- #1

Adgorn

- 130

- 18

- Homework Statement
- A relativistic particle with mass ##m## and positive charge ##q## moves in the ##[yz]## plane in a circle of radius ##R## under the influence of a uniform magnetic field ##B=B_0 \hat x##. Find the period of the motion.

- Relevant Equations
- ##\frac {d\overrightarrow p} {dt}=q \frac {\overrightarrow v} {c}\times \overrightarrow B_0##

My solution was as follows:

$$\frac {d\overrightarrow p} {dt}=q \frac {\overrightarrow v} {c}\times \overrightarrow B_0$$

The movement is in the ##[yz]## plane so ##|\overrightarrow v\times \overrightarrow B_0|=vB_0##, therefore: $$\biggr |\frac {dp} {dt}\biggr |= \frac {qvB_0} {c}.$$ On the other hand, $$p=\gamma m v=\gamma m R \omega$$ and since the force is perpendicular to the velocity, hence to the momentum: $$\biggr|\frac {dp} {dt}\biggr|=p \omega=\gamma mR \omega^2.$$ Comparing the expressions, I got $$ \frac {qR \omega B_0} {c}=\frac {mR \omega^2} {\sqrt {1-\frac {R^2 \omega^2} {c^2}}}$$

which after some algebra yielded $$T=\frac {2\pi} {\omega}=2\pi \sqrt {\frac {m^2c^2} {q^2B_0^2}+\frac {R^2} {c^2}}.$$ My examiner marked this as false without explaining why, but I can't find any fault with this solution, so is it correct?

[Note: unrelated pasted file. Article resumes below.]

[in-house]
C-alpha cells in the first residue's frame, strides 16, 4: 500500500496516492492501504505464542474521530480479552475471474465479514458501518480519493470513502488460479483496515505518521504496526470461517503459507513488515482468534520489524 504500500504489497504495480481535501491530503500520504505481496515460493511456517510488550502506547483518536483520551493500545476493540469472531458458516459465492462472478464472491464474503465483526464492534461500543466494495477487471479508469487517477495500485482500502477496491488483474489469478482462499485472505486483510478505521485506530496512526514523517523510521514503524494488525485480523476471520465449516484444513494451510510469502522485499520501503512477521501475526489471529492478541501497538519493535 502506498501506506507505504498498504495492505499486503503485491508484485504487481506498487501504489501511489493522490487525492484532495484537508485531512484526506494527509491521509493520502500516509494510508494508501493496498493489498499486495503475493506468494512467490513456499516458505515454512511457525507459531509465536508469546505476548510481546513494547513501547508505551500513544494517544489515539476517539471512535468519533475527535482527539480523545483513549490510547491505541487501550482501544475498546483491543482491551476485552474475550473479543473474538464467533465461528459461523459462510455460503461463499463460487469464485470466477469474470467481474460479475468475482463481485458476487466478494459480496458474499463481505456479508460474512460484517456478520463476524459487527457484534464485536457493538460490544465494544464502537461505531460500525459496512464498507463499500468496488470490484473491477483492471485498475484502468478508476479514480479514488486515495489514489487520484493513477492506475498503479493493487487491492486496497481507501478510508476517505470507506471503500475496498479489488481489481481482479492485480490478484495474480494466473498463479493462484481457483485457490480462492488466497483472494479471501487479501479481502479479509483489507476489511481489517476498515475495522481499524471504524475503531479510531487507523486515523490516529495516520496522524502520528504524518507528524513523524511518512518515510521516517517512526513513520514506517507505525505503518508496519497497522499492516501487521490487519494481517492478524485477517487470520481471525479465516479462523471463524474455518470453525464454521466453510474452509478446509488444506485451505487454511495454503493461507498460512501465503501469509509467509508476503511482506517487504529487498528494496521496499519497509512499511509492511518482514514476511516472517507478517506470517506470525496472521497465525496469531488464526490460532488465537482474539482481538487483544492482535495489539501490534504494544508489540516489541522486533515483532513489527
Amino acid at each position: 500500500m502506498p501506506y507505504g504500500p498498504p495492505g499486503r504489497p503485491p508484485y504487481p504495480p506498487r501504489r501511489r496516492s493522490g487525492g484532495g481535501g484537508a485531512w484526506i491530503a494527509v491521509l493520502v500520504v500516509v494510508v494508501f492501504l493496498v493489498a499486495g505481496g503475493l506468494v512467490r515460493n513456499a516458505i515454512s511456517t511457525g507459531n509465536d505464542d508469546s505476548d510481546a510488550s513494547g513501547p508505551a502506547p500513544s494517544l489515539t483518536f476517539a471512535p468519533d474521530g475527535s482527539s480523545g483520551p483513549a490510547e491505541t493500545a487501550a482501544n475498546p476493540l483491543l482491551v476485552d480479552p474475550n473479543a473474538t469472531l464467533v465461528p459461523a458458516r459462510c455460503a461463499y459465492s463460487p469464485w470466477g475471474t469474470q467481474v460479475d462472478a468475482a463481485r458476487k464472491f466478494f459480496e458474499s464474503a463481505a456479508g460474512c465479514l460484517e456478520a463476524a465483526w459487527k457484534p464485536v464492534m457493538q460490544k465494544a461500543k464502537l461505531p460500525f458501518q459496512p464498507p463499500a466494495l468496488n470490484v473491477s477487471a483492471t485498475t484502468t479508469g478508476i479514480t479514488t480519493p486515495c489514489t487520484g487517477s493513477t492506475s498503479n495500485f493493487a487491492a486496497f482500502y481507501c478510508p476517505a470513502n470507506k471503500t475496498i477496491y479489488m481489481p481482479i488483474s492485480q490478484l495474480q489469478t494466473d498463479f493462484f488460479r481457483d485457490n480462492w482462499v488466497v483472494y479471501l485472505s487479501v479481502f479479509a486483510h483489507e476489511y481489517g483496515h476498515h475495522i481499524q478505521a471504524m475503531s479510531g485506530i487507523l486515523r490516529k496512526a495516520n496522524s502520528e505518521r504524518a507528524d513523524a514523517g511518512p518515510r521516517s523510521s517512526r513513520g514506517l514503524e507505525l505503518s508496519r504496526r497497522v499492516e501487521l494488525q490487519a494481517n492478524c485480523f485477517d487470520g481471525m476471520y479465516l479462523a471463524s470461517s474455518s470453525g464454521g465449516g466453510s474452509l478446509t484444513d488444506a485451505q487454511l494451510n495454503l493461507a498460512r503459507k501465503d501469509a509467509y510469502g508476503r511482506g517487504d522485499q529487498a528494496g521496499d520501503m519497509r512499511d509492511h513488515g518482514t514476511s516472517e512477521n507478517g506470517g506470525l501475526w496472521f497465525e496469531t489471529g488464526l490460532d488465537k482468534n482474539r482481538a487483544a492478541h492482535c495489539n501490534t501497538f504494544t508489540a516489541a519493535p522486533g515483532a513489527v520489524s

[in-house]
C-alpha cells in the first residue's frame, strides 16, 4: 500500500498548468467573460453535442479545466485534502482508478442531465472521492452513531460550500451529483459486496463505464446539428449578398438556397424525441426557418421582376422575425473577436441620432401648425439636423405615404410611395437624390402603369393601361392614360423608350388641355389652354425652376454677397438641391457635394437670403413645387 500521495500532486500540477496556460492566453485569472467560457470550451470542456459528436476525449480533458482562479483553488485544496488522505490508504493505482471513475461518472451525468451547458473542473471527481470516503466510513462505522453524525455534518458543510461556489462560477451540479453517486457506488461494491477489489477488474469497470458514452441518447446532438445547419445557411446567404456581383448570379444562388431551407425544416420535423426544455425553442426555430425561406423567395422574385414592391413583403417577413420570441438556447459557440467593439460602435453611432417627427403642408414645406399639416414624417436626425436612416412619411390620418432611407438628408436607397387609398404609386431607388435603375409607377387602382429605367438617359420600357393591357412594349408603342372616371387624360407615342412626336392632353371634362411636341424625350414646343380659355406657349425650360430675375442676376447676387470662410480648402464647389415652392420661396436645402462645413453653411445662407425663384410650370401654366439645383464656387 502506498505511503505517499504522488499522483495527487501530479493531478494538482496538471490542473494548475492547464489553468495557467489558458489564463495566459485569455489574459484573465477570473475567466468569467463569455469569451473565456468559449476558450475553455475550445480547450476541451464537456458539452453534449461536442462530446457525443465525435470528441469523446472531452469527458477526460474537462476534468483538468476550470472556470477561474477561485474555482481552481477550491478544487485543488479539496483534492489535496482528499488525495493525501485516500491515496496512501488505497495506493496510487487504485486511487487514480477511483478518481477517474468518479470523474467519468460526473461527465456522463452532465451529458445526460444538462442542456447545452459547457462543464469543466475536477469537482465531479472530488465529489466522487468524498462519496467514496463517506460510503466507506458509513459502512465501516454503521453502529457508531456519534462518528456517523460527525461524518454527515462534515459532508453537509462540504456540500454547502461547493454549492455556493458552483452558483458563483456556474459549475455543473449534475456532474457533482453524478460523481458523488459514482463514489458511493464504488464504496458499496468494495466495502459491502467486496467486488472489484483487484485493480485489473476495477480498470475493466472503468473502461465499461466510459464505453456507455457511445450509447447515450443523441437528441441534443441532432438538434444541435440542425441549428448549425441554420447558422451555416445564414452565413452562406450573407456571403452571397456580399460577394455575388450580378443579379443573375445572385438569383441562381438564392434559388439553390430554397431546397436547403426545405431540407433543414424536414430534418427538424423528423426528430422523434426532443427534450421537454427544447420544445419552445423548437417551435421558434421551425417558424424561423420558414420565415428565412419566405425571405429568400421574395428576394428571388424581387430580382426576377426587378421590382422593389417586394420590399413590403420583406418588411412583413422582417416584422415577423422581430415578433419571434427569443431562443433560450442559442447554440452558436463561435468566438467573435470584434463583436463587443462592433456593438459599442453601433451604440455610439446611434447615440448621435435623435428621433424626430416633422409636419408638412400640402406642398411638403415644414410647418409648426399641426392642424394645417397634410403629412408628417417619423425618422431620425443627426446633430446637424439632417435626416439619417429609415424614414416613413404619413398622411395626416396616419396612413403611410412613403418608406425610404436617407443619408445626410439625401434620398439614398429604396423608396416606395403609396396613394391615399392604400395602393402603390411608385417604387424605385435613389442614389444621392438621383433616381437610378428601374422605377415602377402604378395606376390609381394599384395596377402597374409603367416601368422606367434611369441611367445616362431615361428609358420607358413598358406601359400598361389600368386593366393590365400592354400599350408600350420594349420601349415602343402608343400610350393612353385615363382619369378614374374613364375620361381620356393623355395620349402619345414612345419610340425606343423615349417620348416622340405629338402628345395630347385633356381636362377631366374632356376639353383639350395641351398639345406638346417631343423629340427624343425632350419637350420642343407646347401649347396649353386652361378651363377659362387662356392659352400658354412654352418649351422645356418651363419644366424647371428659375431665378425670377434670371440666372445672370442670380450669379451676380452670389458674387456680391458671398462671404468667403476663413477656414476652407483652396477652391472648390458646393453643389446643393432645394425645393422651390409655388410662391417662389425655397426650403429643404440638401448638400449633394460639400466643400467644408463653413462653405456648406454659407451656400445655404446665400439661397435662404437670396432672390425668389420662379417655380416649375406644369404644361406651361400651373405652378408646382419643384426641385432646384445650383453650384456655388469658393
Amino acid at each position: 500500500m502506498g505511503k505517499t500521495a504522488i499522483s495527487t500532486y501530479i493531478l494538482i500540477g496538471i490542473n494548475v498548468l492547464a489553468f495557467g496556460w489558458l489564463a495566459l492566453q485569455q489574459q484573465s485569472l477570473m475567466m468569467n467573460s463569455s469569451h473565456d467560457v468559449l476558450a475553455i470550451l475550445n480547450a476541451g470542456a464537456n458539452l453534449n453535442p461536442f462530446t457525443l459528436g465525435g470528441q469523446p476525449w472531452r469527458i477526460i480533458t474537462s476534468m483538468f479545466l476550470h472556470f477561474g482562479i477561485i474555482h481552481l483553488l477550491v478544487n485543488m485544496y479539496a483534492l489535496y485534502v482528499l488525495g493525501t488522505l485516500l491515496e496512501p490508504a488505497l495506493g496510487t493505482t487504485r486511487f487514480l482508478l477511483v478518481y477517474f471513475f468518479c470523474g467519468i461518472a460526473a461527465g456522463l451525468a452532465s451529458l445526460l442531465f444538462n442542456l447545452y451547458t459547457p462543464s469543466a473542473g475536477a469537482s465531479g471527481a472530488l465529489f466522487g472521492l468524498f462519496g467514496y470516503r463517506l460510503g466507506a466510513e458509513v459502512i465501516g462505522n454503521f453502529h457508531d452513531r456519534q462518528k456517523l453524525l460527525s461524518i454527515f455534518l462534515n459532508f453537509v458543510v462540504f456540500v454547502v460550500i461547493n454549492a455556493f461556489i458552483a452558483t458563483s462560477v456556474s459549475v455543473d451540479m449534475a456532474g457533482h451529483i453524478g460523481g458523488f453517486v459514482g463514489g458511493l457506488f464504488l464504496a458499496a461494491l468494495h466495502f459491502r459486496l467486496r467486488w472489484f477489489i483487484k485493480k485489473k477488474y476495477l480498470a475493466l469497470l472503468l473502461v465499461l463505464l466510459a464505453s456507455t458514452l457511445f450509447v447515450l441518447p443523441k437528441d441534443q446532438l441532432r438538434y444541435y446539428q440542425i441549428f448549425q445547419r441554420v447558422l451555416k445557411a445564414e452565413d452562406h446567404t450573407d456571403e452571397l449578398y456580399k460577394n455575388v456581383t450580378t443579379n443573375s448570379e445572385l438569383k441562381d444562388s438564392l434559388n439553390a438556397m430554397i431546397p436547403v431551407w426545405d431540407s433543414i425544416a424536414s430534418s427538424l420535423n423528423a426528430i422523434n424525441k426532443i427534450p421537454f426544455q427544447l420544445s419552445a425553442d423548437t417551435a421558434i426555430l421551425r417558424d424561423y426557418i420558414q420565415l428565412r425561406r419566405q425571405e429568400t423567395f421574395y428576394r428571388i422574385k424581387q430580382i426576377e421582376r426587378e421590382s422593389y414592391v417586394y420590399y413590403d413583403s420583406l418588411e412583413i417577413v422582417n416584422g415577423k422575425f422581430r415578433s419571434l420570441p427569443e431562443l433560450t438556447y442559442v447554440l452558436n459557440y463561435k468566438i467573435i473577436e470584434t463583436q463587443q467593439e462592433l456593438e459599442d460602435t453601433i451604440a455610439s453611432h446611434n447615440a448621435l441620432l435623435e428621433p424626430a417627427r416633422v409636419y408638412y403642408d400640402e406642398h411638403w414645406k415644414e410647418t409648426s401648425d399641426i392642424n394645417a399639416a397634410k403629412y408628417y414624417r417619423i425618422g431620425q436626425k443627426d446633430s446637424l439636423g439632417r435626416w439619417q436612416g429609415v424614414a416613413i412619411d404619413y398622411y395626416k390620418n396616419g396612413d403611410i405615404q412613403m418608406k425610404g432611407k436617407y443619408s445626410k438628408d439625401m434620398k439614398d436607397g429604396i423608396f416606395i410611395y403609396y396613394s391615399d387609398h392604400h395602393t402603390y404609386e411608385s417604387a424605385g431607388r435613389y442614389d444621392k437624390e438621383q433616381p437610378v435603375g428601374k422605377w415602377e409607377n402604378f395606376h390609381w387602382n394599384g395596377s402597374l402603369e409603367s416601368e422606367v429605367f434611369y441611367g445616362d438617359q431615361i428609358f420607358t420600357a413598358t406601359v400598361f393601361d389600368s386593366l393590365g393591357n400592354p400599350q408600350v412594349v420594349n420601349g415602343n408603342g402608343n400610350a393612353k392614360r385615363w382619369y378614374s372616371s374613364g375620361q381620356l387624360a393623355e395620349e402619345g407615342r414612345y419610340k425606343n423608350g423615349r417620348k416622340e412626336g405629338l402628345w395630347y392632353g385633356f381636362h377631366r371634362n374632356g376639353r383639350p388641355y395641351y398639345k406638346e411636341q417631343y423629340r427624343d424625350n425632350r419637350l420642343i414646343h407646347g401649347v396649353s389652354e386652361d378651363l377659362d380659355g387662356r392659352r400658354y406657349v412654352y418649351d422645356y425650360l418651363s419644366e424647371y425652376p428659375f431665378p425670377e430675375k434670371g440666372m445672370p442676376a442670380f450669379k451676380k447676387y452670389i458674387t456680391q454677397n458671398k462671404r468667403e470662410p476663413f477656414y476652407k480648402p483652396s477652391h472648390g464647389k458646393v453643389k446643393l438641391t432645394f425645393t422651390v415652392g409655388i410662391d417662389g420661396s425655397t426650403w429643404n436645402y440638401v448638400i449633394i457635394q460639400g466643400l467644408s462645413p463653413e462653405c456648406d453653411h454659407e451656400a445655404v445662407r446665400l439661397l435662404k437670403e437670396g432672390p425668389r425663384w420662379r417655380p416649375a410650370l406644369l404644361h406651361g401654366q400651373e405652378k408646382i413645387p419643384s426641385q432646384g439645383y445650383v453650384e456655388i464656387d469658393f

$$\frac {d\overrightarrow p} {dt}=q \frac {\overrightarrow v} {c}\times \overrightarrow B_0$$

The movement is in the ##[yz]## plane so ##|\overrightarrow v\times \overrightarrow B_0|=vB_0##, therefore: $$\biggr |\frac {dp} {dt}\biggr |= \frac {qvB_0} {c}.$$ On the other hand, $$p=\gamma m v=\gamma m R \omega$$ and since the force is perpendicular to the velocity, hence to the momentum: $$\biggr|\frac {dp} {dt}\biggr|=p \omega=\gamma mR \omega^2.$$ Comparing the expressions, I got $$ \frac {qR \omega B_0} {c}=\frac {mR \omega^2} {\sqrt {1-\frac {R^2 \omega^2} {c^2}}}$$

which after some algebra yielded $$T=\frac {2\pi} {\omega}=2\pi \sqrt {\frac {m^2c^2} {q^2B_0^2}+\frac {R^2} {c^2}}.$$ My examiner marked this as false without explaining why, but I can't find any fault with this solution, so is it correct?